By Stephanie Catarino Wissman
In state after state, energy was a winning issue in the midterm elections. Candidates who agreed on little else often found common ground in championing America’s job-creating energy revolution.
In West Virginia, Democratic Senate candidate Natalie Tennant made a point of saying “It’s not about Democrat versus Republican… I disagree with the president on energy.”
That’s one thing she had in common with her Republican opponent, Rep. Shelley Moore Capito, whose winning campaign made the same point, stating that “Our energy jobs are under assault from President Obama’s administration.”
Bipartisan support for key energy issues like the Keystone XL pipeline, hydraulic fracturing and increased energy development was so widespread, it was difficult for energy-supporting voters to go wrong.
In the Pennsylvania gubernatorial race, voters had a choice of two candidates who understand the importance of energy development to our state. Gov.-elect Tom Wolf supports hydraulic fracturing and says that the “Marcellus Shale must be a key component of any plan for Pennsylvania’s economic future.”
Pennsylvania voters agree.
In an August survey, 72 percent of registered Keystone State voters voiced support for increased production of domestic oil and natural gas resources, and 70 percent said they would be more likely to support a candidate in November’s election who supports increasing the country’s energy infrastructure and producing more oil and natural gas here in the U.S. – including 61 percent of Democrats, 81 percent of Republicans and 66 percent of Independents.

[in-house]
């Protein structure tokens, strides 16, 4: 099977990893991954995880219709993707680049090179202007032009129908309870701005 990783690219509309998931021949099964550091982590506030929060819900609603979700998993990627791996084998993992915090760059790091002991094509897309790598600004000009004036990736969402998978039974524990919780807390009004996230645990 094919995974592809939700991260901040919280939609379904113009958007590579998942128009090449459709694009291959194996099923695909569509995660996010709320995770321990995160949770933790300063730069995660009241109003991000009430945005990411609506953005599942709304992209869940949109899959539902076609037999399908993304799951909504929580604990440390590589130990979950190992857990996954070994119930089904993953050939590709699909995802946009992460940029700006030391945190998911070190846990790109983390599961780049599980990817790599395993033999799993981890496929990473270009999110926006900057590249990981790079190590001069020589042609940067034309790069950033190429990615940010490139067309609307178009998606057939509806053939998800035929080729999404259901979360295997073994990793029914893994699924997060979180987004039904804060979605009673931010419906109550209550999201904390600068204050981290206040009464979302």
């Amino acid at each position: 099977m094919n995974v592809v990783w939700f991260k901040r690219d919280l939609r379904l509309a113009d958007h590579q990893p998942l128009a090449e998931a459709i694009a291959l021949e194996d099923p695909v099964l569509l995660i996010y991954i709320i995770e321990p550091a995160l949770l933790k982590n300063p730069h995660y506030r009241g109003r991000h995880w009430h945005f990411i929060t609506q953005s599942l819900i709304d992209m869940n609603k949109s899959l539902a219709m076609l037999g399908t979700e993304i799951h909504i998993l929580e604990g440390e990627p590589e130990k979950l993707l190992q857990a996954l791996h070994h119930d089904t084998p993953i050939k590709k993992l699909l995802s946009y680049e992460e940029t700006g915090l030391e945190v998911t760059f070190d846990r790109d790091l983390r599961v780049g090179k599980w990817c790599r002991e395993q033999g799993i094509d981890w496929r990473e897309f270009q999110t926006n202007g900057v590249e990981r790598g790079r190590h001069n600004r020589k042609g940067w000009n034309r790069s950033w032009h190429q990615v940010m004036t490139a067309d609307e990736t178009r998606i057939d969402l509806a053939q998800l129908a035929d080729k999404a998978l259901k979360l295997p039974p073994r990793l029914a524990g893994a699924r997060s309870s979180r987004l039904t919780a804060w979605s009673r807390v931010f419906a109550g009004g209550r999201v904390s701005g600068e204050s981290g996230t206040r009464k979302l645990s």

Reviewing the economic data, it’s easy to understand why. The natural gas industry supports hundreds of thousands of jobs in the state, contributes $34.7 billionannually to the Pennsylvania economy, and saved our school districts over $45.5 million on energy costs last year — enough to employ over 480 teachers.
Priority number one for Gov-elect Tom Wolf should be encouraging even more energy-driven economic growth. Yet his proposal for a new severance tax threatens to stifle energy production and the jobs that go with it.
Pennsylvania already has a local impact tax in place for every shale drilling site in the state, and it’s distributed more than $630 million to communities since 2012 – including more than $224 million just in 2014.
That’s in addition to over $2.1 billion in state and local taxes generated by the shale energy industry. The revenue supports road and bridge improvements, water and sewer projects, local housing initiatives, environmental programs and rehabilitation of greenways.
Revenues are allocated to state agencies that have done an excellent job setting and maintaining high environmental standards for drilling operations. The remaining 60 percent of the impact tax revenue stays within local communities, while the rest goes to the Marcellus Legacy Fund towards statewide initiatives.
Pennsylvania’s economy has flourished under the current system. At least 1,347 businesses, spread across all 18 of Pennsylvania’s congressional districts, are part of the larger oil and natural gas supply chain.
Unnecessary, duplicative taxes could jeopardize that economy-sustaining success. We can do more with the right policies if Gov.-elect Wolf chooses forward-looking pro-energy policies rather than putting more lands off-limits.